Thin font shown in contrast to a bold font to demonstrate readability with a blurry “low vision” filter on top.

People with low vision are those whose vision is not corrected by glasses, contact lenses, or surgery. This may range from a person who is unable to receive a treatment, to a short term or situational impairment.


A landmark is a common section of a webpage, such as navigation, or a search box. A landmark improves navigation for screen reader users who typically will navigate using the Tab key, or with their arrow keypad.

On large pages, it can involve a lot of pressing to travel a rather short distance. For example, on the BBC News website, it takes 39 presses of Tab to read the headline story once you break through 3 levels of navigation. But navigation by landmarks means it takes just 9 presses to get to the same headline story.

In typical visual design, there is a push to remove clicks, or to remove friction. Fewer clicks and less friction is a well-known mantra to improve conversion, but do you often consider other methods than clicks?

A landmark can be added to any HTML element with the role attribute with options such as navigation, banner, and main to choose from. However, if you write semantic HTML, you get it for free by using <nav> , <header>, and <main>. You should use landmarks when developing your website, but be cautious that overloading every section as a landmark is overwhelming and counterproductive. There may be instances where you may have more than 1 of the same landmark, such as different levels of navigation, a perfectly valid pattern for larger sites. In these instances, it’s important to properly label your elements to help a user distinguish the difference between landmarks of the same type. Labelling an element is as straightforward as using the aria-label attribute with a short phrase to describe the purpose. Be careful however, as you cannot always count on a screen reader to speak the label.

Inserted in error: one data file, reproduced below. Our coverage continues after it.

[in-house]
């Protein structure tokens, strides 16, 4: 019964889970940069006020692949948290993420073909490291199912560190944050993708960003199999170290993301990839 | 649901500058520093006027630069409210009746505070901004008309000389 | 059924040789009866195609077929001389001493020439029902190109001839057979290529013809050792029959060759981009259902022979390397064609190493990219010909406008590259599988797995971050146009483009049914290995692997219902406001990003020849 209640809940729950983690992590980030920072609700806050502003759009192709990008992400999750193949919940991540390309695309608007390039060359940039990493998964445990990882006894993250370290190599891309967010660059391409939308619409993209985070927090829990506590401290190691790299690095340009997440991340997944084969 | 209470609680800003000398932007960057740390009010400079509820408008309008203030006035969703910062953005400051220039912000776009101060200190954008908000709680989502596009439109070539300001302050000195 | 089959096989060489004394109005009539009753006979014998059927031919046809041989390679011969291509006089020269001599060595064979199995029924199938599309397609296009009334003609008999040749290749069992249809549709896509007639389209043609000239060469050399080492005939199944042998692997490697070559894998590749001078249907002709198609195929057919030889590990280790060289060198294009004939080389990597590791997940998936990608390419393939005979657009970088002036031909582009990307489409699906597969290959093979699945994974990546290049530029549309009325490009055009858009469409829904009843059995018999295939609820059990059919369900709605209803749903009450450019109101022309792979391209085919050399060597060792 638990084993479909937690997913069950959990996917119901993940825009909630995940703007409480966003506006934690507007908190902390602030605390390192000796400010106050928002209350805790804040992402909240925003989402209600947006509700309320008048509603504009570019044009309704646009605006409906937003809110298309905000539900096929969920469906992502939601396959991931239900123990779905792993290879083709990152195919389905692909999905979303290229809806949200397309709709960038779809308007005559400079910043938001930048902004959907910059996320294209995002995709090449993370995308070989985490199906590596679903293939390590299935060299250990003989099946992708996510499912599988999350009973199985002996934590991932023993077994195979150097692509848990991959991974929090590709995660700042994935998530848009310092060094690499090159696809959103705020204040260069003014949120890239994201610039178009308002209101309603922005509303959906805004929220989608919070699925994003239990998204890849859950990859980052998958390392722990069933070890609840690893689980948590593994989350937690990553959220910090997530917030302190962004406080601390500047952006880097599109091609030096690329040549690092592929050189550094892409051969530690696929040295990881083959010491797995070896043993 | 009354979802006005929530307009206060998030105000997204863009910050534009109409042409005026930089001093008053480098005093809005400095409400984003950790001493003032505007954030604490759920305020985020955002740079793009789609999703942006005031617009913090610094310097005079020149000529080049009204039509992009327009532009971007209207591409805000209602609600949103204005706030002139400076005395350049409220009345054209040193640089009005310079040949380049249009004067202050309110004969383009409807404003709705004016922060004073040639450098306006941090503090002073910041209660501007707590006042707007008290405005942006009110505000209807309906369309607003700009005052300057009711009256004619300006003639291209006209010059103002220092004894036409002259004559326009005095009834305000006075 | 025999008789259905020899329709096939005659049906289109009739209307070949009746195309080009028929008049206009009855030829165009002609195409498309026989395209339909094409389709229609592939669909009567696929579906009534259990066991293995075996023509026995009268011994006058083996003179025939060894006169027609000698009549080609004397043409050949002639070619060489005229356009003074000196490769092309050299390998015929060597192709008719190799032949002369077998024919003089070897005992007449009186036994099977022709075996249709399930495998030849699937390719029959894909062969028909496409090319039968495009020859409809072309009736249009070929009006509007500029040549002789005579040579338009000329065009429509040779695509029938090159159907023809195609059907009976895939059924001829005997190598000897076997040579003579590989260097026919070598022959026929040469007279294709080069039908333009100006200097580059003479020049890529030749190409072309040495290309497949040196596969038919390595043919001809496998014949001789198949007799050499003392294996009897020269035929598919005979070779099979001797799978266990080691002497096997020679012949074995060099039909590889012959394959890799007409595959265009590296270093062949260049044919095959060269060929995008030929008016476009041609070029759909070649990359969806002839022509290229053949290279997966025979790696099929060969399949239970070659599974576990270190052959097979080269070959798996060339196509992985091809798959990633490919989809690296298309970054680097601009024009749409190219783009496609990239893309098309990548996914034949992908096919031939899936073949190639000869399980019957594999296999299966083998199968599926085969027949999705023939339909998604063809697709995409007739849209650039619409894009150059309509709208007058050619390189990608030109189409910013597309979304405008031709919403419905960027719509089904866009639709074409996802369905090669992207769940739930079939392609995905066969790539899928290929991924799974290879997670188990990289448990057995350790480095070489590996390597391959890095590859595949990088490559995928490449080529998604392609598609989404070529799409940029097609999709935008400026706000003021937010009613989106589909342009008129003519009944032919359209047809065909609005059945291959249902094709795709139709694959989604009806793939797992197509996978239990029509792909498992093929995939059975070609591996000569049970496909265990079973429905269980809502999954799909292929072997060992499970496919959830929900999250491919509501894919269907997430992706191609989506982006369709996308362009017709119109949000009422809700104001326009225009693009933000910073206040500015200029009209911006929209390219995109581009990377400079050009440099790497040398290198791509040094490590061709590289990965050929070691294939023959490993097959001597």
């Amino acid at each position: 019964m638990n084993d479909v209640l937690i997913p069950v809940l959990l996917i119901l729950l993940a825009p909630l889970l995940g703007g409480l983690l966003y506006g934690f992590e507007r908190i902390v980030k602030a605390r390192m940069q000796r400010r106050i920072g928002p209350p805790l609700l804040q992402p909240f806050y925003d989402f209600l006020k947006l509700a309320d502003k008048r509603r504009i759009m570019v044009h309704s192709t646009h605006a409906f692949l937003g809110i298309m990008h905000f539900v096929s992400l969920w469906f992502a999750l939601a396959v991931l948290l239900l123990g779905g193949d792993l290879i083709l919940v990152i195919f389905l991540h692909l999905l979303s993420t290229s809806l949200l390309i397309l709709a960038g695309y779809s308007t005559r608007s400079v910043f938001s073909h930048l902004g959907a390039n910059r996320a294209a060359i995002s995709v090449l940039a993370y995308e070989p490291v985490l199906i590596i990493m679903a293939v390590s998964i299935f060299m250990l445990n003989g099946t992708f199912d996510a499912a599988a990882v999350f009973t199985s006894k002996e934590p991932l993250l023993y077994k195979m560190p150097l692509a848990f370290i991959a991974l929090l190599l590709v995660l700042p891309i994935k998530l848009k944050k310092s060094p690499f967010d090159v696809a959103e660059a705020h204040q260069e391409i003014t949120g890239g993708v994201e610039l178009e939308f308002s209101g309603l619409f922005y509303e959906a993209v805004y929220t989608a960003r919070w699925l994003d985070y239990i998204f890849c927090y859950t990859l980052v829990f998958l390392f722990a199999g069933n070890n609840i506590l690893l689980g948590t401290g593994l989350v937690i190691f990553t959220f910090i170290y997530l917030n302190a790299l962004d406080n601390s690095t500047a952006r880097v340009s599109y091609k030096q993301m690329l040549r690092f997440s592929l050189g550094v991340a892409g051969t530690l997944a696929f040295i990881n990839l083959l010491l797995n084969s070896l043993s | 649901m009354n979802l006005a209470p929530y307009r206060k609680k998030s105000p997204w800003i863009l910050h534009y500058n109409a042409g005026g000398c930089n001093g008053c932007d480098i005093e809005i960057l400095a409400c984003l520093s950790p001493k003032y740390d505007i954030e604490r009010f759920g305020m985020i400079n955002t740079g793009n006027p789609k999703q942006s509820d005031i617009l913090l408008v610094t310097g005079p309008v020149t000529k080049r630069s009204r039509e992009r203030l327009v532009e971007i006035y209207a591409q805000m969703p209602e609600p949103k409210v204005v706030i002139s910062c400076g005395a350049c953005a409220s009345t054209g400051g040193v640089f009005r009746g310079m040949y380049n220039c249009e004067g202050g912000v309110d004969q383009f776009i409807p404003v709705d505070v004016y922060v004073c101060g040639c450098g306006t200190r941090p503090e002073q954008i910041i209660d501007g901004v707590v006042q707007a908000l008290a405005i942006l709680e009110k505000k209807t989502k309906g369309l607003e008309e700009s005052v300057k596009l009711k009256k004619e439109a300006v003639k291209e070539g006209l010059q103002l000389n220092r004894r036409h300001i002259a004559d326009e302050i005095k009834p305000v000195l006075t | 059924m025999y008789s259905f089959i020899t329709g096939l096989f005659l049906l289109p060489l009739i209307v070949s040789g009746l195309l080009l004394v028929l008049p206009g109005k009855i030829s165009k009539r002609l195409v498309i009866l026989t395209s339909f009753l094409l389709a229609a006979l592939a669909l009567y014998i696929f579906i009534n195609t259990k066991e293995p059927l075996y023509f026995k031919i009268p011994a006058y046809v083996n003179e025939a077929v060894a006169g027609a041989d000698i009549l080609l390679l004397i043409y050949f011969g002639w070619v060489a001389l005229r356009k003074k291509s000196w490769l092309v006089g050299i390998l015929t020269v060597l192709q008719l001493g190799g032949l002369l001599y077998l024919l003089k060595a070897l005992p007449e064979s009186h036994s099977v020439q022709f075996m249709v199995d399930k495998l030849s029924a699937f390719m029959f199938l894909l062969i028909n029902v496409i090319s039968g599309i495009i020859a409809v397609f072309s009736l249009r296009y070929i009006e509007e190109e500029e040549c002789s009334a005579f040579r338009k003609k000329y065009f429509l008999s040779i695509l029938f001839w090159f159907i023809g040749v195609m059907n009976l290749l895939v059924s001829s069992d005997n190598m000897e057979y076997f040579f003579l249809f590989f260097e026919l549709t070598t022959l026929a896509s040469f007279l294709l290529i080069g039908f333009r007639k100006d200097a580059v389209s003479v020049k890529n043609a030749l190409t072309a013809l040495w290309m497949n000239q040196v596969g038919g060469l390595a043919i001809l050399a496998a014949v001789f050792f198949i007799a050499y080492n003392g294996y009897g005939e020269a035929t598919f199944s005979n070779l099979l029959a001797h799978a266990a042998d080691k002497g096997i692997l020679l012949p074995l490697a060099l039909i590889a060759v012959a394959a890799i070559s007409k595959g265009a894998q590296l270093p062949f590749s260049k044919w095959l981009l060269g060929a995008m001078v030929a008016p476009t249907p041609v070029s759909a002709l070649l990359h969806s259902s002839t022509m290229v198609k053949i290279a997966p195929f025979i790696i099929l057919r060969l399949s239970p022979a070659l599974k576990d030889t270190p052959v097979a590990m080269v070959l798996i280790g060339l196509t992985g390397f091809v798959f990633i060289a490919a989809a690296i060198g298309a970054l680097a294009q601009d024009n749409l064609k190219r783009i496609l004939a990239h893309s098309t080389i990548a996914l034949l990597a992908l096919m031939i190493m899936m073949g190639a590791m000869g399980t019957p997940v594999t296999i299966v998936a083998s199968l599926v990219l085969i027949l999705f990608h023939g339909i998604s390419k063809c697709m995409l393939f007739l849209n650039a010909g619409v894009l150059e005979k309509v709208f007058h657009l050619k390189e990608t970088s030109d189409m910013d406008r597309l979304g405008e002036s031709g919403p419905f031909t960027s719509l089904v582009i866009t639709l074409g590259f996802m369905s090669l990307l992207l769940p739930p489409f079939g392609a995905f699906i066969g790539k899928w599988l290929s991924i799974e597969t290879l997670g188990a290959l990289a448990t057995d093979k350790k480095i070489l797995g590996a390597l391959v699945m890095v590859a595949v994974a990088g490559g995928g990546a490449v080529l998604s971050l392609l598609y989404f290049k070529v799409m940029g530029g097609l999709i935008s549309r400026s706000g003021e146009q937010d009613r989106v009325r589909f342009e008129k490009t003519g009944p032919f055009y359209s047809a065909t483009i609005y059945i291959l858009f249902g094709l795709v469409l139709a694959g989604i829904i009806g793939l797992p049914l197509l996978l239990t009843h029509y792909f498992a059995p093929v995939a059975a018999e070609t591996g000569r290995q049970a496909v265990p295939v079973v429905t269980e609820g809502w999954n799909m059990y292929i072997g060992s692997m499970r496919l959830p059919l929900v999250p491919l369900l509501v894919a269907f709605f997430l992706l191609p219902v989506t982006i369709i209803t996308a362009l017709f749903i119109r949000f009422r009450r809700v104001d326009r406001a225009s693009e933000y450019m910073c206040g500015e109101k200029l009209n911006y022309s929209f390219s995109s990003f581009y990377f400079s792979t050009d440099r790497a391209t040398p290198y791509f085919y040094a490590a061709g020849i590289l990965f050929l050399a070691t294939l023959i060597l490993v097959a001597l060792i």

How can you get started?

The number one place to start in my opinion is the A11Y Project’s checklist. A11Y is an abbreviation used to describe accessibility, 11 characters between the ‘a’ and the ‘y’. Their checklist follows the WCAG guidelines into a digestible format and can be used as a starting block on making your application more accessible. Each item corresponds to a “success criterion” — a specific and testable rule for your application.